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Lancet Infect Dis. 2003 Oct;3(10):611-23.

Polyomavirus BK.

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  • 1Division of Infectious Diseases, Department of Internal Medicine, University Hospitals Basel, and Transplantation Virology Laboratory, Institute of Medical Microbiology, University of Basel, Switzerland. hans.hirsch@unibas.ch

Abstract

Polyomavirus hominis 1, better known as BK virus (BKV), infects up to 90% of the general population. However, significant clinical manifestations are rare and limited to individuals with impaired immune functions. BKV has been associated with diverse entities such as haemorrhagic cystitis, ureteric stenosis, vasculopathy, pneumonitis, encephalitis, retinitis, and even multi-organ failure. In addition, BKV has been implicated in autoimmune disease and possibly cancer. Due to high prevalence and frequent reactivation, the role of BKV in some of these pathologies has been difficult to define. Development of BKV diseases is likely to require complementing determinants in the host, the target organ, and possibly the virus, that are subject to modulators such as immunosuppression. These complex aspects are highlighted in polyomavirus-associated nephropathy (PAN), an emerging disease in renal allograft recipients that may jeopardise the progress in renal transplantation accomplished in the past 10 years. Intervention is difficult due to the lack of specific antivirals and relies mostly on improving immune control. Diagnostic strategies using urine cytology and BKV load measurements in plasma have led to earlier diagnosis of PAN, which increased the success rate of intervention. Case series suggest that cidofovir might be effective, especially when combined with reduced immunosuppression.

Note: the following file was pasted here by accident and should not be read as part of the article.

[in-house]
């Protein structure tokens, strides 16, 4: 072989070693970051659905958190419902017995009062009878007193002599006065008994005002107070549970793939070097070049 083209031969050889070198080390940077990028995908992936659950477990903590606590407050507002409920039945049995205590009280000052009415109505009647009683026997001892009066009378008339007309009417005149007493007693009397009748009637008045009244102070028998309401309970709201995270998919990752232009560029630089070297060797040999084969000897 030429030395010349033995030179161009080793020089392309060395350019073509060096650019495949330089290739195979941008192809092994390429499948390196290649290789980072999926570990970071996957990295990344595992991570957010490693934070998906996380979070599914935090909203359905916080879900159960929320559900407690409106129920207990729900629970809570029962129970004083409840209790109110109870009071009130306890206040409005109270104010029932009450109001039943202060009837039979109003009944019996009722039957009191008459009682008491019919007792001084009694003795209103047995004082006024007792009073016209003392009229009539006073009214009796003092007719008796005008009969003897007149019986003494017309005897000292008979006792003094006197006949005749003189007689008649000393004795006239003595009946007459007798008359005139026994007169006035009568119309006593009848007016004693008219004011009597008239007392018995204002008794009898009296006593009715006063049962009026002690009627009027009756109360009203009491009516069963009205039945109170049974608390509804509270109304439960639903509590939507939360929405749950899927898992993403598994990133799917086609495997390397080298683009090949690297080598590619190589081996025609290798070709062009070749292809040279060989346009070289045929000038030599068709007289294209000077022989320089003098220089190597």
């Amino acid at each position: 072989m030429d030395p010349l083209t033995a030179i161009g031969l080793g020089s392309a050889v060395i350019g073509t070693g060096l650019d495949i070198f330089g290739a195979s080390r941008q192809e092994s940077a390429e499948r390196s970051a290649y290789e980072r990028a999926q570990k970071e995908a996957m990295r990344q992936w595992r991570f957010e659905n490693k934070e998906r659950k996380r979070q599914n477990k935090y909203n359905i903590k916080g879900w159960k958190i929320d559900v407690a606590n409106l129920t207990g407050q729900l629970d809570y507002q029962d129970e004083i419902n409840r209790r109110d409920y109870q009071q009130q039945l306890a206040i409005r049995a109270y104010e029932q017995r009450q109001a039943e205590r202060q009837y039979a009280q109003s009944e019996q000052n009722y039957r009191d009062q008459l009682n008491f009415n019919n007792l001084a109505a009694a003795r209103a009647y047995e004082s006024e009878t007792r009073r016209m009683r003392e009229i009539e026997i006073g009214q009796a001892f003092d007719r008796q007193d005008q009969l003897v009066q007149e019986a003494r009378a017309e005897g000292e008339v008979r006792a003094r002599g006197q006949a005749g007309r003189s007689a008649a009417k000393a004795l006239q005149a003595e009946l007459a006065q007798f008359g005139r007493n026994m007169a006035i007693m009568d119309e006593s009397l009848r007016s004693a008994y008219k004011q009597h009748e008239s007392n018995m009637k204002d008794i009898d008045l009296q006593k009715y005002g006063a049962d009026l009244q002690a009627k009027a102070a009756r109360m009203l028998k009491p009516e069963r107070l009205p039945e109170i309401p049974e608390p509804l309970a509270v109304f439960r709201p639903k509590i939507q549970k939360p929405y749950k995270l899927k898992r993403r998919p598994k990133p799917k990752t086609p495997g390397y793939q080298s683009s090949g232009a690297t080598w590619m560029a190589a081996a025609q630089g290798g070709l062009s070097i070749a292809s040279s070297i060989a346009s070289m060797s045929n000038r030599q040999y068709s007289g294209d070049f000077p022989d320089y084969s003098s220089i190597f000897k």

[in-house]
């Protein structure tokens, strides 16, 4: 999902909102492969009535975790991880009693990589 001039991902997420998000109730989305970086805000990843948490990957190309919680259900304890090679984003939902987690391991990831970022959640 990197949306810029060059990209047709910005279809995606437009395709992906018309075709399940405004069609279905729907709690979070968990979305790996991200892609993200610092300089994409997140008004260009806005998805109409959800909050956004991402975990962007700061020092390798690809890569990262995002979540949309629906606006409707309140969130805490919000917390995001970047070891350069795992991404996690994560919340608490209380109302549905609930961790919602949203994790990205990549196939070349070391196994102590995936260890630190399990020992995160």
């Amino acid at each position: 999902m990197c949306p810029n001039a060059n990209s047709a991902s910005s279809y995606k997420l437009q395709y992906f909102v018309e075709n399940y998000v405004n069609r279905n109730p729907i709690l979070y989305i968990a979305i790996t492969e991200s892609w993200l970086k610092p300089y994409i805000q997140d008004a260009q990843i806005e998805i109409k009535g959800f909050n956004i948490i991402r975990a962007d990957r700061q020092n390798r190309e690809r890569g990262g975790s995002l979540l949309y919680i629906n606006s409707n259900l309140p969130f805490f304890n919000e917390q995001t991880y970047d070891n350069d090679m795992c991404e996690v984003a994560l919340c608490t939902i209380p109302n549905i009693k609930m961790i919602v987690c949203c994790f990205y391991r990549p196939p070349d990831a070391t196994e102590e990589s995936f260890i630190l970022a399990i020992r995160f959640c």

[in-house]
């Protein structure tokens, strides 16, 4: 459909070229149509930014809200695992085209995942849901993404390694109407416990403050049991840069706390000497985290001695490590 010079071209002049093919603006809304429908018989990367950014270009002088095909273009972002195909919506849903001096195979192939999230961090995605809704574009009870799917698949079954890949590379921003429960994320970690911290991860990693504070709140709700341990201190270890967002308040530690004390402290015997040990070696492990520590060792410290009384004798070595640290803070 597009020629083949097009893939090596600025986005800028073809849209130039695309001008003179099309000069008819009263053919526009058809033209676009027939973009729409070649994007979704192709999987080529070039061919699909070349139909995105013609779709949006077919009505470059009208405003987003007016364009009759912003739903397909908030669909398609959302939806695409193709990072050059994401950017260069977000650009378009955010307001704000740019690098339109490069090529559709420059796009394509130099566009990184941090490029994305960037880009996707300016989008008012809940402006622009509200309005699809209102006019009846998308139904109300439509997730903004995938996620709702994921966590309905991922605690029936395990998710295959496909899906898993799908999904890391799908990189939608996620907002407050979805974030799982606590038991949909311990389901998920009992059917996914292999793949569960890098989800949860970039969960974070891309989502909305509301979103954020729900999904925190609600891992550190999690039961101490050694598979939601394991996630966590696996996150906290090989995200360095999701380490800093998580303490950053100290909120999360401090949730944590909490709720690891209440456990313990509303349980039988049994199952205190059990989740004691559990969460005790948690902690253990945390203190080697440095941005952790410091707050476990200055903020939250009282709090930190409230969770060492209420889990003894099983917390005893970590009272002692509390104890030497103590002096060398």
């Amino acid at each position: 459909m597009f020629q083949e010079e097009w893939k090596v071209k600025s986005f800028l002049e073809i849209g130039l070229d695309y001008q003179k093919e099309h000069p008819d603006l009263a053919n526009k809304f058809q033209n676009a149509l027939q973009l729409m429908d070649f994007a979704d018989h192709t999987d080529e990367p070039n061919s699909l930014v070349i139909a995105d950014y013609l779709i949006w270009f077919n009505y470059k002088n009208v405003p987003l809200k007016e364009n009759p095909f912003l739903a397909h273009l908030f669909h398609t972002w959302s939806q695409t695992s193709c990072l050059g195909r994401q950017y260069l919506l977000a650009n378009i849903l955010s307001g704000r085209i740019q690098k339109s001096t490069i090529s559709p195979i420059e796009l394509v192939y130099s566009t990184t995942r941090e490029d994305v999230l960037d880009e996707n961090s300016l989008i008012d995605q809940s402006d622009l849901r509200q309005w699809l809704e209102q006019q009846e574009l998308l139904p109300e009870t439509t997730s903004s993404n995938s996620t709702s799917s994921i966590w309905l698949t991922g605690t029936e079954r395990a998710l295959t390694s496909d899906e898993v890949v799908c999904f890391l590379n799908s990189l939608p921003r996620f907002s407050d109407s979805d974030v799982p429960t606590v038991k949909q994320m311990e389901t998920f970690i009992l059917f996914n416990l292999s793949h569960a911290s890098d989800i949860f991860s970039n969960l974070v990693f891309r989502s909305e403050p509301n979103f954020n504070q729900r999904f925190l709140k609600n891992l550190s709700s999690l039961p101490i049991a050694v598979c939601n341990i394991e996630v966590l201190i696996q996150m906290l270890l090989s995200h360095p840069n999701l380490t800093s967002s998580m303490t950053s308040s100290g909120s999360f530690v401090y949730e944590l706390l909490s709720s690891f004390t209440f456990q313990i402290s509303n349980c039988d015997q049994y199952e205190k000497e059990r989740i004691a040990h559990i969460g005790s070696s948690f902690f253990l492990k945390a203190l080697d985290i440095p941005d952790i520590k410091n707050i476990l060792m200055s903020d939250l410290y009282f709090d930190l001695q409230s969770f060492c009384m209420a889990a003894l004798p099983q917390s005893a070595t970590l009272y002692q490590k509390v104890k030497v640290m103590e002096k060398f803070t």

PMID:
14522260
[PubMed - indexed for MEDLINE]
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